by Katyanna Quach
Image from a MAYA collaboration numerical
relativity simulation of an NSBH binary merger,
showing the disruption of the Neutron Star.
Credit: Deborah Ferguson (UT Austin),
Bhavesh Khamesra (Georgia Tech),
and Karan Jani (Vanderbilt)
You wait ages
for a neutron
and black hole
then two pairs
Gravitational wave detectors have reportedly spotted the merger of a
black hole and a
neutron star - not once but twice in the same month.
This is the first time
scientists have been able to confirm the detection of the merger of
a black hole and neutron star, too.
gravitational wave events have been detected since America's
Laser Interferometer Gravitational-Wave Observatory (LIGO) made
gravity wave discovery in 2015,
they have always involved collisions between objects of the same
type, such as two black holes smashing into each other, or two
These latest discoveries, however, are the result of odd pairings: a
black hole with nine times the mass of our Sun crashing into a
1.9-solar-mass neutron star, and a slightly smaller black hole
measuring six solar masses impacting with a 1.5-solar-mass neutron
The cosmic prangs were announced on Tuesday by multiple teams
working with the
Virgo detectors in Louisiana, USA,
and Santo Stefano a Macerata, Italy, respectively.
As the LIGO and Virgo detectors become more and more finely tuned,
the detection of these merger events are expected to crop up like
none for ages, and
then many along at once.
These latest collisions
were detected ten days apart, on January 5, 2020, at 1624 UTC, and
January 15 at 0423 UTC.
The first event, the more energetic of the two and
involving the more massive bodies, was code-named
GW200105, and took place about 900
million light-years from Earth.
The second event,
referred to as
GW200115, was further away at about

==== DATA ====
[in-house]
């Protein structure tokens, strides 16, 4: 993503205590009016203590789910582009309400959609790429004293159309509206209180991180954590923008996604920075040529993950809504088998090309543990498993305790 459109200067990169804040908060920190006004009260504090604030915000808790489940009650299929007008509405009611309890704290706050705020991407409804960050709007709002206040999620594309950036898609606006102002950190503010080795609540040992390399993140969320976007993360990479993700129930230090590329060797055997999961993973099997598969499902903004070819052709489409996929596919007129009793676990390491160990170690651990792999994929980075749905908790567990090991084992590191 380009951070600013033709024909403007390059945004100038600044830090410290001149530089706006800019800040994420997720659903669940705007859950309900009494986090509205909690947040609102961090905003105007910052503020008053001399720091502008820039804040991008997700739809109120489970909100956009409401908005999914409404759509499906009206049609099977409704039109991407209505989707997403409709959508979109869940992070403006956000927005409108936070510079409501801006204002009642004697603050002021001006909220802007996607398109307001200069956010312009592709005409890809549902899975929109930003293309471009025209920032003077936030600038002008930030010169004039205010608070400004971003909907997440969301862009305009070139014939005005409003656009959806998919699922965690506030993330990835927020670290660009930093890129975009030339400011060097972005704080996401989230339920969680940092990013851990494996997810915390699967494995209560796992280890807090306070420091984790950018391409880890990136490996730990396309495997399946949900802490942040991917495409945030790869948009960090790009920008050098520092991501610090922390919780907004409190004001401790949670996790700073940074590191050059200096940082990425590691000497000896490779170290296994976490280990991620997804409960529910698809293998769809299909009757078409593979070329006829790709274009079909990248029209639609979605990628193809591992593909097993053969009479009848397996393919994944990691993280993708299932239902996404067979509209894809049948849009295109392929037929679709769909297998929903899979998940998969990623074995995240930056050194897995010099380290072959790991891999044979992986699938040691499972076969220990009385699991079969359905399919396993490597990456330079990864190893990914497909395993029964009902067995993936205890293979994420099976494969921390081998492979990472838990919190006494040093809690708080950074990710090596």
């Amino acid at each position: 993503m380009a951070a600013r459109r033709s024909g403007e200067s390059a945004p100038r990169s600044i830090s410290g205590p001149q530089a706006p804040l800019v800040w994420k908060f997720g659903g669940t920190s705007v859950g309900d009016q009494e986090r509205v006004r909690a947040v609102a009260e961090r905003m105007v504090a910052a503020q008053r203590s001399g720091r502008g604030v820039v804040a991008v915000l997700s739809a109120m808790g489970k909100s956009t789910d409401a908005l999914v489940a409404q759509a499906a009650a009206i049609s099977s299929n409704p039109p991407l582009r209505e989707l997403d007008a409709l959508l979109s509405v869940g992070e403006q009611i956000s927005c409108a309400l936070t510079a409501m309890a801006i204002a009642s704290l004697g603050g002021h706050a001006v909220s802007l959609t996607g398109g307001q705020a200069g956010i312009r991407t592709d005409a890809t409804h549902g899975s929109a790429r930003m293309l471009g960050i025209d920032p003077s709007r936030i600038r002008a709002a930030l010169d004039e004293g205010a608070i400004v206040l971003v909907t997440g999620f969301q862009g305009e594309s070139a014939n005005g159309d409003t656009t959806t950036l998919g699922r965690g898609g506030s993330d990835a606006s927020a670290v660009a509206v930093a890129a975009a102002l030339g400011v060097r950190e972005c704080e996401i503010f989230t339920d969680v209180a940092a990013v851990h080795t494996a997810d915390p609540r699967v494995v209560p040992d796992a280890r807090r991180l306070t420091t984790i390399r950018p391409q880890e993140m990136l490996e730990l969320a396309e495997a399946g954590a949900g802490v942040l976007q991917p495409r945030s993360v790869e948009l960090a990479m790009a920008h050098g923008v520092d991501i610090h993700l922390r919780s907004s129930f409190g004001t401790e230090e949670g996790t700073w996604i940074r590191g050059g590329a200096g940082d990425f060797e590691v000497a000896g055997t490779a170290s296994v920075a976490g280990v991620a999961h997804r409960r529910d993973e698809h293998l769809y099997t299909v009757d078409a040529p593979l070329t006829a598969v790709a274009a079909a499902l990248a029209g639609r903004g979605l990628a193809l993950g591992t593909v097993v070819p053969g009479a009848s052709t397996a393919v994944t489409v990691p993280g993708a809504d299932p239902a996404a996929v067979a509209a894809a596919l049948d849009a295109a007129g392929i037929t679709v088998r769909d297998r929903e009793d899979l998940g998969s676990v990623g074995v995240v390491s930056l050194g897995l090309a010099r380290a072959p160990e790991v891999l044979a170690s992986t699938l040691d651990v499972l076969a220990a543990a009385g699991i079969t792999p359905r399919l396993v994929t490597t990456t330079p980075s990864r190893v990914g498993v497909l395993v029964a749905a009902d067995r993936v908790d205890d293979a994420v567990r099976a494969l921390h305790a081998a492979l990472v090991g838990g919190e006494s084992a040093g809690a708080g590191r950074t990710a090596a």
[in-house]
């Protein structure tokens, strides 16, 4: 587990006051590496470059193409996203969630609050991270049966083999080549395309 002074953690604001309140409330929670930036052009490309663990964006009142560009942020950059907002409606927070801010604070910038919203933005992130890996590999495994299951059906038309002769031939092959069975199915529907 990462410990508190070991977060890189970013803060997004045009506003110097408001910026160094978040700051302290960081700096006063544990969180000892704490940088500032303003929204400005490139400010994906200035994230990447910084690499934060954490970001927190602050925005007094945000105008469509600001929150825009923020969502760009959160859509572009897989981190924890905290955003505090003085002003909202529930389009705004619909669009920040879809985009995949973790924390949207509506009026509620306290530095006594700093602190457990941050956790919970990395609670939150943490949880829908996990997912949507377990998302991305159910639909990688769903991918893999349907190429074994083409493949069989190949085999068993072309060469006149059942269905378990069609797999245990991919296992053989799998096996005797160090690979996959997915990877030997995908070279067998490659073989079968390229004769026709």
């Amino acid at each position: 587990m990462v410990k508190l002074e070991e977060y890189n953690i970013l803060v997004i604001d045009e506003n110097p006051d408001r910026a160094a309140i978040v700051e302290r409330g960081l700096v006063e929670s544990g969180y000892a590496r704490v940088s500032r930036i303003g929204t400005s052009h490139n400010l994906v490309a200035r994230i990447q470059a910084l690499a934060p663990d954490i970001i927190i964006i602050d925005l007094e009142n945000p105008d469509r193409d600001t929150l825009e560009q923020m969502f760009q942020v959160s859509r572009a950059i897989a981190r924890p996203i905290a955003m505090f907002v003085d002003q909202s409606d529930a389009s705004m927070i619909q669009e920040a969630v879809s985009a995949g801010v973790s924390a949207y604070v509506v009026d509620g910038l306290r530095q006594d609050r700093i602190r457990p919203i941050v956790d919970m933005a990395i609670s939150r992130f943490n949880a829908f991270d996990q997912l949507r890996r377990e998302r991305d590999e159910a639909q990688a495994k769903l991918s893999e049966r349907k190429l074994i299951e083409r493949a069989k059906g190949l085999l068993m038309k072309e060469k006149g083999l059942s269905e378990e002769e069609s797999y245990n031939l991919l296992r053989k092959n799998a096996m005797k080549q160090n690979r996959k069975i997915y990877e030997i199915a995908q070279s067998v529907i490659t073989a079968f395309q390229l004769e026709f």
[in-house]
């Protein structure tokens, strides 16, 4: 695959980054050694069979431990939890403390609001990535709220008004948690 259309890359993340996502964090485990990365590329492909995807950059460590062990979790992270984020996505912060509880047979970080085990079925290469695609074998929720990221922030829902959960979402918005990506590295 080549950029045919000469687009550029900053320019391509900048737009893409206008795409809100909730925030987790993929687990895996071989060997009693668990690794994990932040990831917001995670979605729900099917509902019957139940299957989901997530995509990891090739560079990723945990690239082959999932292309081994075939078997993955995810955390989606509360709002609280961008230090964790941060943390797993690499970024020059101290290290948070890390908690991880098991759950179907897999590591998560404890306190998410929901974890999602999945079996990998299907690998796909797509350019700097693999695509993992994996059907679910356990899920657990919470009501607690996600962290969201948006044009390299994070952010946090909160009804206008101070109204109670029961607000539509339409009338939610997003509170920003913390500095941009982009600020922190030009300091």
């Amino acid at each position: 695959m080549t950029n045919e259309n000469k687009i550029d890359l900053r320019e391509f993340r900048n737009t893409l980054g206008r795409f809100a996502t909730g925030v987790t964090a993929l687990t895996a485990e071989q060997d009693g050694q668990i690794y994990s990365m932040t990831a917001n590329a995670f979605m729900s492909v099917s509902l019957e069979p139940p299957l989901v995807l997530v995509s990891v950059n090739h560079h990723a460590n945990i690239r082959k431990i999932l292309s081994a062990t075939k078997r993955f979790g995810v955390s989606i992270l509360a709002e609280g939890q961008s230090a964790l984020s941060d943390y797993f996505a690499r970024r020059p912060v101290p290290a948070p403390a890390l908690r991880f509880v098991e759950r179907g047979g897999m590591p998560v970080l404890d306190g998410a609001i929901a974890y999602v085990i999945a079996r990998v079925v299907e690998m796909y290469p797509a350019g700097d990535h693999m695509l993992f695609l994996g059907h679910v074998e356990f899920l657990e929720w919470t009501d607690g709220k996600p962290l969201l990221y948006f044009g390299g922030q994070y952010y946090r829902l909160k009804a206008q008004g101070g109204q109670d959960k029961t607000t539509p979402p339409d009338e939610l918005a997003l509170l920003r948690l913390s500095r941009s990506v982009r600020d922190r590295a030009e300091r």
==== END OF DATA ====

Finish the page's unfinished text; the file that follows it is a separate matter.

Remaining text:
one billion light-years away.
"We had long expected
to see a merger between a black hole and neutron star, but there
are many uncertainties that made it difficult to predict how
many of this pairing there are in our universe," Ryan Magee,
co-author of a paper (Observation
of Gravitational Waves from Two Neutron Star-Black Hole
Coalescences) published in The Astrophysical
Journal and a postdoctoral scholar at the California
Institute of Technology, told The Register.
"From these two detections, we can infer that, in a fixed volume
of space, there are a few more neutron star-black hole mergers
per year than black hole-black hole [ones], but not as many as
there are neutron star-neutron star mergers."
Previous attempts to
confirm a black hole-neutron star collision were unfruitful.
One signal detected in
April 2019 may have been skewed by noise, and another from August of
the same year is
still being debated.
Both black holes likely swallowed their neutron stars whole, leaving
no trace of light for the team to follow.
"These were not
events where the black holes munched on the neutron stars like
the cookie monster and flung bits and pieces about," Patrick
Brady, a professor at University of Wisconsin-Milwaukee and
spokesperson of the LIGO Scientific Collaboration,
said in a statement.
about' is what would produce light, and we don't think that
happened in these cases."
A merger between a
galactic void and the densest type of star probably occurs within a
billion light years of Earth about once a month, the team reckon.
"The detector groups
at LIGO, Virgo, and
KAGRA are improving their
detectors in preparation for the next observing run scheduled to
begin in summer 2022," Prof Brady added.
"With the improved
sensitivity, we hope to detect merger waves up to once per day
and to better measure the properties of black holes and
super-dense matter that makes up neutron stars."